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From the editor

 

What a year 2020 has been. Because of COVID-19, our world has experienced a year that has dramatically disrupted our schedules, our plans and our way of life. Who would have dreamed we'd cancel in-person church services nationwide for weeks, and in some cases months, because of a health concern? Who would have imagined standing in line to enter the grocery store, Wal-Mart or Lowe's? Who would have expected masks to be appropriate attire in public places? And who would have dreamed that "maintain social distancing" signs would greet us at every turn?

Chip Hutcheson

Yet, in spite of so many unprecedented upheavals in society, we look to the Bible and find this instruction repeatedly given — give thanks to the Lord. This year was not what we'd anticipated, with more 'downs' than 'ups' — but God deserves our praise, adoration and thanks.

The Bible uses versions of the word "thanks" some 151 times — and that doesn't include other instances when it speaks of being grateful.

One goal of this month's Western Recorder is to call attention to the mindset of thankfulness. David clearly states his position in Ps. 9:1: "I will give thanks to the Lord." In spite of 2020's abnormalities, inconveniences and family hardships, we can still praise God and thank Him. Ps. 9 goes on to say the Lord is our refuge in times of trouble and He has not abandoned us. To not thank God for His mercies puts us in the position of being guilty of ingratitude. May we never be like the nine lepers who did not return to Jesus to thank Him. When you reflect on 2020, the pandemic surely will come to the forefront of your memories. Even though it may have been a difficult year, don't forget the times that God has blessed you. Heed the words you find in these passages …

• "Give thanks to the Lord for He is good; His love endures forever" (1 Chron. 16:34).

• "Let us enter His presence with thanksgiving; let us shout triumphantly to Him in song" (Ps. 95:2).

• "Enter His gates with thanksgiving and His courts with praise. Give thanks to Him and praise His name" (Ps. 100:4).

• "Let them give thanks to the Lord for His faithful love and His wonderful works for all humanity" (Ps. 107:31).

• "Give thanks in everything, for this is God's will for you in Christ Jesus" (1 Thes. 5:18).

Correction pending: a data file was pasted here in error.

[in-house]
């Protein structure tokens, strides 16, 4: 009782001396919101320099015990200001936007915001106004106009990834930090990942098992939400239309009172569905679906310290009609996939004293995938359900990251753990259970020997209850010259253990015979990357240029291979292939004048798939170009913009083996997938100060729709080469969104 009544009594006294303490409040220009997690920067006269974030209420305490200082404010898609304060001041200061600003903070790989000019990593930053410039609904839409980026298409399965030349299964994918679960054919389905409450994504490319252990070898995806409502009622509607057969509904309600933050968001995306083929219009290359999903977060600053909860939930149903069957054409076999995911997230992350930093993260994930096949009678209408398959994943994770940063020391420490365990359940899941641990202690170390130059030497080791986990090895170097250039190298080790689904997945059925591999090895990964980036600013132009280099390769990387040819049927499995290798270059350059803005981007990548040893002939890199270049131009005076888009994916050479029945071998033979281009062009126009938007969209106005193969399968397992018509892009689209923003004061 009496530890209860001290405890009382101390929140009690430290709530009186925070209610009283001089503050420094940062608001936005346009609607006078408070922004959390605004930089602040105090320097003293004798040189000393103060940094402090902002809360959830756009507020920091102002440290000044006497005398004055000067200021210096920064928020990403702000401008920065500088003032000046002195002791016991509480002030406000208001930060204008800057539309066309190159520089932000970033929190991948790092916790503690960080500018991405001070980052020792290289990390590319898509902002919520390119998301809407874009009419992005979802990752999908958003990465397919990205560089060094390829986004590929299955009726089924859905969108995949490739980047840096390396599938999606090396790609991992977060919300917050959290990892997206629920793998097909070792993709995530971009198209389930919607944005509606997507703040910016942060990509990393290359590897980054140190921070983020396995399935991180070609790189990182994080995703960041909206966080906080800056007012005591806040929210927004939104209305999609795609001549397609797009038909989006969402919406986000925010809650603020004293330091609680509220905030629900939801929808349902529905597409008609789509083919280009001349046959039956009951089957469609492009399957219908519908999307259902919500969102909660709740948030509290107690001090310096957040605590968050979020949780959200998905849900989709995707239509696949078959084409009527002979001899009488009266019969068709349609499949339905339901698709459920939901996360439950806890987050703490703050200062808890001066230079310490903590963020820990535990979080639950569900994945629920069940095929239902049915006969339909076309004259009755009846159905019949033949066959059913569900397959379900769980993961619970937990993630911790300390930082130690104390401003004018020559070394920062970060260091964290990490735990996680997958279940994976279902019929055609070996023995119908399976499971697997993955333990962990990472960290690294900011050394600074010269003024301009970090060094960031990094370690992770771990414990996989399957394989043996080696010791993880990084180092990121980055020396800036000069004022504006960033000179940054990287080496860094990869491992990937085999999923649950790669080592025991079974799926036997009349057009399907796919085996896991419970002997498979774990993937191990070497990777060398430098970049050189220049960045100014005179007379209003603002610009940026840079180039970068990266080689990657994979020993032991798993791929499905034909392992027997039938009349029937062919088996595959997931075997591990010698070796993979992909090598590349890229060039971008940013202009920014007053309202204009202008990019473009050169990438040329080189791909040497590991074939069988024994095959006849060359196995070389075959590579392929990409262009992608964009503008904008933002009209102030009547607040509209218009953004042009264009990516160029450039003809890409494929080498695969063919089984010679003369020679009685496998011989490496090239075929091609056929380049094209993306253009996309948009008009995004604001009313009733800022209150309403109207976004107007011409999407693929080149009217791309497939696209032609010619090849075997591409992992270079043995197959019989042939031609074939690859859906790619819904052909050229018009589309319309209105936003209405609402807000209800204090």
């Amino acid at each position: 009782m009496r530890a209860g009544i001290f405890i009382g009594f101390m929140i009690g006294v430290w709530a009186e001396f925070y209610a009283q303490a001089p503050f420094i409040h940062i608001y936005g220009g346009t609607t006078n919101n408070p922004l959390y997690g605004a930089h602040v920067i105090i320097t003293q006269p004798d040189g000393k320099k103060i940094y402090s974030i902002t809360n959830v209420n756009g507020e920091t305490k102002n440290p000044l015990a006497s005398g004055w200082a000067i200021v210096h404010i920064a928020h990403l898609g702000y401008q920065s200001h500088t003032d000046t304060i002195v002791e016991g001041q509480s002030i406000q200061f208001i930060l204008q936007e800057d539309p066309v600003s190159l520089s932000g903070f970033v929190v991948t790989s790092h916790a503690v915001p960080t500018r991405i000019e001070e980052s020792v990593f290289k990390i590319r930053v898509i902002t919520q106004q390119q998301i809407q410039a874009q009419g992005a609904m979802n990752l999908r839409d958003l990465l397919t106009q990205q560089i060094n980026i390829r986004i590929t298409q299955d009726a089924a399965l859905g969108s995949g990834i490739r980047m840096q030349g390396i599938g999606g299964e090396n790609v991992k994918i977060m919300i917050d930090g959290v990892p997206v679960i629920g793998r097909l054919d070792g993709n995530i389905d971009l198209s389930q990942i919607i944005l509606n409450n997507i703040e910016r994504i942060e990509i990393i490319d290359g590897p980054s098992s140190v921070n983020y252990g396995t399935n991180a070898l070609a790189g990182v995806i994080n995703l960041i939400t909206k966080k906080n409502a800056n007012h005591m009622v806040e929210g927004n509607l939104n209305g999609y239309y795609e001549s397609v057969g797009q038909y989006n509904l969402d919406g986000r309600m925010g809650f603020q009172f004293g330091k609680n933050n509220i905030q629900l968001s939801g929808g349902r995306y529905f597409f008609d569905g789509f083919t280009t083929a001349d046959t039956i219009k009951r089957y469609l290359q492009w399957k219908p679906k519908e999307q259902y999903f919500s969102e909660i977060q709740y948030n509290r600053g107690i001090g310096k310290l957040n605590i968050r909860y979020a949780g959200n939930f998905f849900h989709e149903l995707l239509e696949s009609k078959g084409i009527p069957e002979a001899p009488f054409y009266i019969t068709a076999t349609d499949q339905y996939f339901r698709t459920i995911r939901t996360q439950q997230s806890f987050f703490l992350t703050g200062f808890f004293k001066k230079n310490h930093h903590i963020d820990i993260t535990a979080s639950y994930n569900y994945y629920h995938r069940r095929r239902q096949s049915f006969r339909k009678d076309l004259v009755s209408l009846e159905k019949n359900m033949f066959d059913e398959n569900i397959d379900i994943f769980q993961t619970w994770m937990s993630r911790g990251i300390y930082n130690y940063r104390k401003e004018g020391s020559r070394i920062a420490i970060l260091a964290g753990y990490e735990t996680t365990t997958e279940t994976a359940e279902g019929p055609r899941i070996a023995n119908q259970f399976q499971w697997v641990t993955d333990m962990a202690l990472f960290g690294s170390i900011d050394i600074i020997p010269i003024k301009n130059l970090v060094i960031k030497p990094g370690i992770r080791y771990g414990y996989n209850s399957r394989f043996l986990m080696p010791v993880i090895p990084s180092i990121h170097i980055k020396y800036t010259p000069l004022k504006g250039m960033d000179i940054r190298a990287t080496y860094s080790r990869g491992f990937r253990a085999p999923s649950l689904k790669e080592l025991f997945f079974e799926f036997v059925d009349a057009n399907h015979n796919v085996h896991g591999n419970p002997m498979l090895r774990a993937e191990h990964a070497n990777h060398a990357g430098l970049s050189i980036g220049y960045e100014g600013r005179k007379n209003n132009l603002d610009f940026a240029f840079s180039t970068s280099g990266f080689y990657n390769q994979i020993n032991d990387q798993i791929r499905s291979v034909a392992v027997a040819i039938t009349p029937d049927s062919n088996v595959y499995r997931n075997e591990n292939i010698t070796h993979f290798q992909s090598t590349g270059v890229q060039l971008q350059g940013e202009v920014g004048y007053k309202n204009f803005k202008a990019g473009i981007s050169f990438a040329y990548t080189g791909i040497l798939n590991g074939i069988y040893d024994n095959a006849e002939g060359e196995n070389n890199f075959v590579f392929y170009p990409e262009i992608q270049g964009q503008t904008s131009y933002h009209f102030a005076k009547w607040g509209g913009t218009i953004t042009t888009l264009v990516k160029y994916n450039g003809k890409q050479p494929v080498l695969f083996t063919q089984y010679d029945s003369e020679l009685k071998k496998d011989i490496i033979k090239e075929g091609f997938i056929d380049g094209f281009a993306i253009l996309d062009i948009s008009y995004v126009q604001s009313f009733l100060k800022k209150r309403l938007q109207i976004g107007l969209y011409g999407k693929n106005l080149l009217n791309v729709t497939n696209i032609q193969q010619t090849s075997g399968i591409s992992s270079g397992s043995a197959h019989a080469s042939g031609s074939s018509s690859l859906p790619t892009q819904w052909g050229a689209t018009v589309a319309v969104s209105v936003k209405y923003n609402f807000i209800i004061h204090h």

• "… Let us be thankful, and so worship God acceptably with reverence and awe …" (Heb. 12:28).

May our prayer be like that of poet and orator George Herbert, who wrote, "Thou has given so much to me … give me one thing more — a grateful heart."

Accompanying a grateful heart should be the desire that others know the same God we trust and serve. Pew Research says that the proportion of U.S. adults who describe themselves as Christian has decreased 12 percentage points over the past decade. In that same time period, the proportion of those describing themselves as atheist, agnostic or "nothing in particular" has risen by 17 percentage points. Even worse, fewer than half of millennials describe themselves as Christian.

As thankful Christians, it should be our constant desire that family members, co-workers, friends and neighbors come to faith in Christ. Kentucky Baptists have the opportunity in the days ahead to show their gratitude and obedience to Christ's instructions by being involved in the Gospel to Every Home initiative. As the gospel message flourishes, may we remember to praise the Lord with thanksgiving as He draws people to Himself through the transforming power of the gospel.

History provides us insight into how two U.S. presidents of the past acknowledged Thanksgiving. Consider their words …

George Washington: "Whereas it is the duty of all nations to acknowledge the providence of Almighty God, to obey His will, to be grateful for His benefits and humbly to implore His protection and favor … That we may then all unite in rendering unto Him our sincere and humble thanks for His kind care and protection of the people of this country previous to their becoming a nation; for the signal and manifold mercies and the favorable interpositions of

His providence in the course and conclusion of the late war …"

Abraham Lincoln: In an 1863 proclamation, he called for "a day of thanksgiving and praise to our beneficent Father who dwelleth in the heavens." Lincoln specifically asked the nation to go to God "with humble penitence for our national perverseness and disobedience."


Chip Hutcheson is interim managing editor of the Western Recorder, the monthly magazine of the Kentucky Baptist Convention. You can email him at chip.hutcheson@kybaptist.org.

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